For a good traceability of all actions done to your application, we record all actions done in your one-off containers: both the input and the output of the executed commands. These logs are stored encrypted and are decrypted on the fly when displayed. They are available in the Timeline section of the web dashboard:


Execute a shell command

$ scalingo --app my-app run ls
app  bin  config  db  Gemfile  Gemfile.lock  lib  log  Procfile  public  Rakefile  test  tmp  vendor

Don’t forget to quote command argument:

$ scalingo --app my-app run 'ls -l'
total 40
drwxrwxr-x 1 appsdeck appsdeck    84 Sep 23 07:42 app
drwxrwxr-x 1 appsdeck appsdeck   114 Sep 23 07:42 bin
drwxrwxr-x 1 appsdeck appsdeck   226 Sep 23 07:42 config
-rw-rw-r-- 1 appsdeck appsdeck   154 Sep 23 07:42
drwxrwxr-x 1 appsdeck appsdeck    48 Sep 23 07:42 db
-rw-rw-r-- 1 appsdeck appsdeck  2208 Sep 23 07:42 Gemfile
-rw-rw-r-- 1 appsdeck appsdeck 11085 Sep 23 07:42 Gemfile.lock
drwxrwxr-x 1 appsdeck appsdeck    40 Sep 23 07:42 lib
drwxrwxr-x 1 appsdeck appsdeck    38 Sep 23 07:42 log
-rw-rw-r-- 1 appsdeck appsdeck   137 Sep 23 07:42 Procfile
drwxrwxr-x 1 appsdeck appsdeck   220 Sep 23 07:42 public
-rw-rw-r-- 1 appsdeck appsdeck   249 Sep 23 07:42 Rakefile
drwxrwxr-x 1 appsdeck appsdeck   128 Sep 23 07:42 test
drwxrwxr-x 1 appsdeck appsdeck    76 Sep 23 07:43 tmp
drwxrwxr-x 1 appsdeck appsdeck    56 Nov 13  2014 vendor

Execute bash

$ scalingo --app my-app run bash
[10:45][osc-fr1] Scalingo ~ $ ls
bin  Godeps  main.go  Procfile  templates

Connecting to the database

You can use our utility tool dbclient-fetcher to download and install the tools for your database. To do so, call dbclient-fetcher with the keyword corresponding to your database (see table above).

For example, to download the tools to interact with your MySQL addon:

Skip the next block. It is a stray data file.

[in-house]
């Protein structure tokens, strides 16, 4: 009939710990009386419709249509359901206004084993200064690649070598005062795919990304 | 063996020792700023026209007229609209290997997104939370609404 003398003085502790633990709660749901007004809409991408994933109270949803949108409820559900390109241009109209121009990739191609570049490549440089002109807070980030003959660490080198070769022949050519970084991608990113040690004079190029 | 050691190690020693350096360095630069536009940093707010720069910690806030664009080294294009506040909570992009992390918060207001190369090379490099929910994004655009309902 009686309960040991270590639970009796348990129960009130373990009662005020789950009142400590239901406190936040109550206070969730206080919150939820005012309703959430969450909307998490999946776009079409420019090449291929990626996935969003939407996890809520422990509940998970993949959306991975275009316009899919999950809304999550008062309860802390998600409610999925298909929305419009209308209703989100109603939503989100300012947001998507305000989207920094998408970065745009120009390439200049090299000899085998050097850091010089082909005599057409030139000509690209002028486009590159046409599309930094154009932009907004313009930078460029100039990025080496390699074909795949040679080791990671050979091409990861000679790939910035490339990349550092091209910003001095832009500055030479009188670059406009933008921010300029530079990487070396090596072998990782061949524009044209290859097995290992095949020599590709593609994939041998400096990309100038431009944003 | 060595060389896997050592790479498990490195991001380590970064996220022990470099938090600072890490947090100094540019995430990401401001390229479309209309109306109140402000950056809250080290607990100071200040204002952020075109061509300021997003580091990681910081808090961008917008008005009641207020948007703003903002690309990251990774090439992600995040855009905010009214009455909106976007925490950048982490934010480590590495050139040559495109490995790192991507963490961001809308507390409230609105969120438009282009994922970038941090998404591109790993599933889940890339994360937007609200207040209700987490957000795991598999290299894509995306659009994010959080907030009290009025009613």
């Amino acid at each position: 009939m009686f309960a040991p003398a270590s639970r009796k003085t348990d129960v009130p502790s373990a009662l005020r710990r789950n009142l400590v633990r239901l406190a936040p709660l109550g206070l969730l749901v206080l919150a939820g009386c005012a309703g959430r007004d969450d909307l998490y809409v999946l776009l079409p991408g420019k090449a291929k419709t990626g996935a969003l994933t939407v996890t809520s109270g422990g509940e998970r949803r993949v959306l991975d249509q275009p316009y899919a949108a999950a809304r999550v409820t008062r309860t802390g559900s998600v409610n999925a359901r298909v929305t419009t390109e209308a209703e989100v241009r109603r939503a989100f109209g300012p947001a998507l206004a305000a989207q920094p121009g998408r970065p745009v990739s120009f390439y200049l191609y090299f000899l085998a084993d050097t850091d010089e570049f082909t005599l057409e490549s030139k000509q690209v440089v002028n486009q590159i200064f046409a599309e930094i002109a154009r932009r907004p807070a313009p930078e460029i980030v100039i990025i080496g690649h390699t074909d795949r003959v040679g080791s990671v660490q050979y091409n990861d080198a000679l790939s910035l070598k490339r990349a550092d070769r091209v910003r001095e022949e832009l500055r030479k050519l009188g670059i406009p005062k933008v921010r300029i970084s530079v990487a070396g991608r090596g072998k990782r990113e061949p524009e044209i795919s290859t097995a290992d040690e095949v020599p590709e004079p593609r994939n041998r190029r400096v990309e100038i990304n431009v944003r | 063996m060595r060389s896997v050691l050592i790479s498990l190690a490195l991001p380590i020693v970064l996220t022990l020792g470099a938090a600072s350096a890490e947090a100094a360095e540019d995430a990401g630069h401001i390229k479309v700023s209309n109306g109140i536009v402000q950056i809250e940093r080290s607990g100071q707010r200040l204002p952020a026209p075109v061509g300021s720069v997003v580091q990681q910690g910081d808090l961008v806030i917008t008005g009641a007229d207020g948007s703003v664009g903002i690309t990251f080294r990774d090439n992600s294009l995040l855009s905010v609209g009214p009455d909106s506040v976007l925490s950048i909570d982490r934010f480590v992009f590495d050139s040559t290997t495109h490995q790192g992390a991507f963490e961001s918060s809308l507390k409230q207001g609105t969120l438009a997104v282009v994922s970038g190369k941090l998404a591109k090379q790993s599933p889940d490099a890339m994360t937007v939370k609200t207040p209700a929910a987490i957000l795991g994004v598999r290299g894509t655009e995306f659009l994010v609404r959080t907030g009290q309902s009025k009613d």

[10:48] Scalingo ~ $ dbclient-fetcher mysql
---> Download and extract the database CLI
---> Database CLI installed:
mysql  Ver 8.0.33 for Linux on x86_64 (Source distribution)

If you ever need a specific version, just add it as a second parameter:

[10:48] Scalingo ~ $ dbclient-fetcher mysql 8.0
---> Download and extract the database CLI
---> Database CLI installed:
mysql  Ver 8.0.33 for Linux on x86_64 (Source distribution)

Execute bash with custom environment variables

$ scalingo --app my-app run --env VAR1=VAL1 --env VAR2=VAL2 bash
[10:51][osc-fr1] Scalingo ~ $ env | grep VAR

Upload an archive and extract it on the server

  • Use the --file flag to select the files to upload
$ scalingo --app my-app run --file ./dump.tar bash
Upload /tmp/job-file635294589/dump.tar to container.
  • Uploaded files are located in the directory /tmp/uploads
[10:51][osc-fr1] Scalingo ~ $ ls /tmp/uploads
  • Extract the archive to /tmp
[10:51][osc-fr1] Scalingo ~ $ tar -C /app -xvf /tmp/uploads/dump.tar
  • Use these files with a script
[10:51][osc-fr1] Scalingo ~ $ /app/ /tmp/dump/*.json

Install the Scalingo CLI

In order to install the Scalingo CLI you need to start an attached one-off and execute the install-scalingo-cli script:

$ scalingo --app my-app run bash
[10:51][osc-fr1] Scalingo ~ $ install-scalingo-cli
-----> Downloading Scalingo client...  DONE
-----> Extracting...   DONE
-----> Install scalingo client to /app/bin
-----> Installation completed, the command 'scalingo' is available.

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Application Tasks - One-Off Containers